The signs and statistics are undeniable: boys are falling behind in school. Contrary to conventional wisdom, the biggest culprits are not video games, pop culture, or female-dominated schools biased toward girls. The real problem is that boys have been thrust into a bewildering new school environment that demands high-level reading and writing skills long before they are capable of handling them.

Lacking the ability to compete, boys fall farther and farther behind. Eventually, the problem gets pushed into college, where close to 60% of the graduates are women. In a time when even cops, construction foremen, and machine operators need post-high school degrees, that’s a problem.

Why Boys Fail takes a hard look at how this ominous reality came to be, how it has worsened in recent years, and why attempts to resolve it often devolve into finger-pointing and polarizing politics.

But the book also shares some good news. Amidst the alarming proof of failure among boys—around the world—there are also inspiring case studies of schools where something is going right. Each has come up with realistic ways to make sure that every student—male and female—has the tools to succeed in school and later in life. Educators and parents alike will take heart in these promising developments, and heed the book’s call to action—not only to demand solutions but also to help create them for their own students and children.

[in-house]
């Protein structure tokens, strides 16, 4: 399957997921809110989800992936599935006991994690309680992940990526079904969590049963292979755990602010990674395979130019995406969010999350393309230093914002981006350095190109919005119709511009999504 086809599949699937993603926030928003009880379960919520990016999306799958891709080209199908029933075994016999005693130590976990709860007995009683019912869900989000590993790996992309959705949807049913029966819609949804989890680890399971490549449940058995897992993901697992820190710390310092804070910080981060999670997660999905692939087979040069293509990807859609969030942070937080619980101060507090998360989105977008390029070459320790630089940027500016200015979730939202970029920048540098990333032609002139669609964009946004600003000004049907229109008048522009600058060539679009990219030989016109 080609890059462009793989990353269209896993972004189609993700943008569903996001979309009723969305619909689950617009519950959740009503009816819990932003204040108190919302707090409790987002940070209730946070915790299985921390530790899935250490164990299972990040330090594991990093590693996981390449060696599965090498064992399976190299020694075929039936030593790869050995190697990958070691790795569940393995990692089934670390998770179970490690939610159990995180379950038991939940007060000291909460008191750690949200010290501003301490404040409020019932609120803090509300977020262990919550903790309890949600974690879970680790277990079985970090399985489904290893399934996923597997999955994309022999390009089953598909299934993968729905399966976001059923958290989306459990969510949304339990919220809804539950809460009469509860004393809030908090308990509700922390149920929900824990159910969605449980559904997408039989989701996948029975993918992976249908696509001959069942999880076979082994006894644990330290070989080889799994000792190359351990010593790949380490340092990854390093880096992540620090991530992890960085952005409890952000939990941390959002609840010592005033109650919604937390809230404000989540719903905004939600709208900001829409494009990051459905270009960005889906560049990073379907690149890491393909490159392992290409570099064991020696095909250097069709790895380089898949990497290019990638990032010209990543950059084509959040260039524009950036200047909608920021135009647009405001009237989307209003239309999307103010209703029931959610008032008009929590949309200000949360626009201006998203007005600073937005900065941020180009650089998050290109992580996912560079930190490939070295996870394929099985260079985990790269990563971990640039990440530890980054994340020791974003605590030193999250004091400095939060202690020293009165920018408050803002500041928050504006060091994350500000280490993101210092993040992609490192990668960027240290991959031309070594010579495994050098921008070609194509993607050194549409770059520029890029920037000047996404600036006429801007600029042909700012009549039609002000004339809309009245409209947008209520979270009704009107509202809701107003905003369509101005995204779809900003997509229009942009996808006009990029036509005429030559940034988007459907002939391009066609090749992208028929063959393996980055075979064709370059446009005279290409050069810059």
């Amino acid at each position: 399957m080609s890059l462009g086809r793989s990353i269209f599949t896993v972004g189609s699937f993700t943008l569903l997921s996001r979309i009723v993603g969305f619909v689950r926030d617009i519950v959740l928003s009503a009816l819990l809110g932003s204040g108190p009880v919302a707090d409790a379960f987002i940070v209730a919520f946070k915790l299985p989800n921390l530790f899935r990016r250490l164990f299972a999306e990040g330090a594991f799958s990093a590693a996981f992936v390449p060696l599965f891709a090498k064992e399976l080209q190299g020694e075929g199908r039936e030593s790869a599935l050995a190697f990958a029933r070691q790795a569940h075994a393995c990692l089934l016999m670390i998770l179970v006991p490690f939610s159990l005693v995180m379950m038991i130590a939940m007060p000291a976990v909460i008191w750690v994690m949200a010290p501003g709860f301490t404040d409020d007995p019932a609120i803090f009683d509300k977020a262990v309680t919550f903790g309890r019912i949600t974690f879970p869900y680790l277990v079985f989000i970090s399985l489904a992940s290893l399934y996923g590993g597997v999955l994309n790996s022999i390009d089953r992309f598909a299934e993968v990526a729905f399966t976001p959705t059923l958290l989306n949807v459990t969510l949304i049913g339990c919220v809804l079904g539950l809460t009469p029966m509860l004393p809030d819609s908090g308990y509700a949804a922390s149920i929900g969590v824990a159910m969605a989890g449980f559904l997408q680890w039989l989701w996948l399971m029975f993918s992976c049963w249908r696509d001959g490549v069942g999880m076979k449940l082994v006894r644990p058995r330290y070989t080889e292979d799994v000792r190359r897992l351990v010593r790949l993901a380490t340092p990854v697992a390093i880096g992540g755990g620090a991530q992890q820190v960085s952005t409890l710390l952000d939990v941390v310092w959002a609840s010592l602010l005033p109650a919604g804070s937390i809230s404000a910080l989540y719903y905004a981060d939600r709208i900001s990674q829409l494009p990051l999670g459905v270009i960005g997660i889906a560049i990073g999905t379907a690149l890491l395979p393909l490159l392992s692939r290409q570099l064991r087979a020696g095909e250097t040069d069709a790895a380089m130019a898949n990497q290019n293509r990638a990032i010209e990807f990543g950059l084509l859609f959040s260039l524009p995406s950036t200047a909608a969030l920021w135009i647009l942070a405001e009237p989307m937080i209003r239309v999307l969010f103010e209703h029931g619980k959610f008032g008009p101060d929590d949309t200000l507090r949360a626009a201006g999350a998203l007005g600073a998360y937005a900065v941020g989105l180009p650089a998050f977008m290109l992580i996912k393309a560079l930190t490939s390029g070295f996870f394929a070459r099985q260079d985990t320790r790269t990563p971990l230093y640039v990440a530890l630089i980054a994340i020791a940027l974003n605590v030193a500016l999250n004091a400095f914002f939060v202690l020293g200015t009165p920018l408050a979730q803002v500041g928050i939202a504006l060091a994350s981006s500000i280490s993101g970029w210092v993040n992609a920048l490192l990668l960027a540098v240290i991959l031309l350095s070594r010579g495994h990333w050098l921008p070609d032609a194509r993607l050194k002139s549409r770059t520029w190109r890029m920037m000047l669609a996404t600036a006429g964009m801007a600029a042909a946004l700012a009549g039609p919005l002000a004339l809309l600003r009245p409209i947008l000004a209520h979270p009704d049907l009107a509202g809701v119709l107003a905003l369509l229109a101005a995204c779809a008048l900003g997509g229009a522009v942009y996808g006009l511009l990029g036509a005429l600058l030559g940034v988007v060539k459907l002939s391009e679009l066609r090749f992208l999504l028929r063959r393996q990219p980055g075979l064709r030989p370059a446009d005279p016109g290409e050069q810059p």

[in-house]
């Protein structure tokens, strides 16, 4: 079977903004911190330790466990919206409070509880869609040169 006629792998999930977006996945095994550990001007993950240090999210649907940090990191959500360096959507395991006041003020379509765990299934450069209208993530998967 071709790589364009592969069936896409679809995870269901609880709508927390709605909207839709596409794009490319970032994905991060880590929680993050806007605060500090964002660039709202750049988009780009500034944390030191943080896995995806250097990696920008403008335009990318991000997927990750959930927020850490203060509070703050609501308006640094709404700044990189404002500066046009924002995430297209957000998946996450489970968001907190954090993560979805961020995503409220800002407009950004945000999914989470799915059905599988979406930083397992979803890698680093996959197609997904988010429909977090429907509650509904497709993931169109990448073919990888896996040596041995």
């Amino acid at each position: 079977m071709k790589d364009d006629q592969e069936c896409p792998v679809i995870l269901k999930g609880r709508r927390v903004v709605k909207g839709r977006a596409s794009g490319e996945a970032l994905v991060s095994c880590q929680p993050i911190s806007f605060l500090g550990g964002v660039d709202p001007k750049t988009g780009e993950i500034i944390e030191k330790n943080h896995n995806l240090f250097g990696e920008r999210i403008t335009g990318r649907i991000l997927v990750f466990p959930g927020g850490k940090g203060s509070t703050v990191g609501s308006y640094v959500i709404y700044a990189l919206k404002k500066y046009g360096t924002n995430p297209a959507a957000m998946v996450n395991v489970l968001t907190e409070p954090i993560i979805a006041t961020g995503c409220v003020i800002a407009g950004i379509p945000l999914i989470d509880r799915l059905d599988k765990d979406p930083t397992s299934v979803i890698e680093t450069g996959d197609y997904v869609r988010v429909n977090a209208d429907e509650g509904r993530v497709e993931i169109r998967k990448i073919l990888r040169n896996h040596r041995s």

Synopsis:

It’s no longer a case of “boys being boys.” By every statistical measure, boys are falling steadily and alarmingly behind in school. Why Boys Fail draws on a wealth of data, interviews, case studies, and clearheaded analysis to both document the problem and uncover the real culprit driving the academic slide of boys: they just don’t have the reading and writing skills needed to keep up. And the book shares some good news in the form of schools that are getting it right by implementing practical strategies and programs for boosting literacy among the entire student body—boys and girls alike.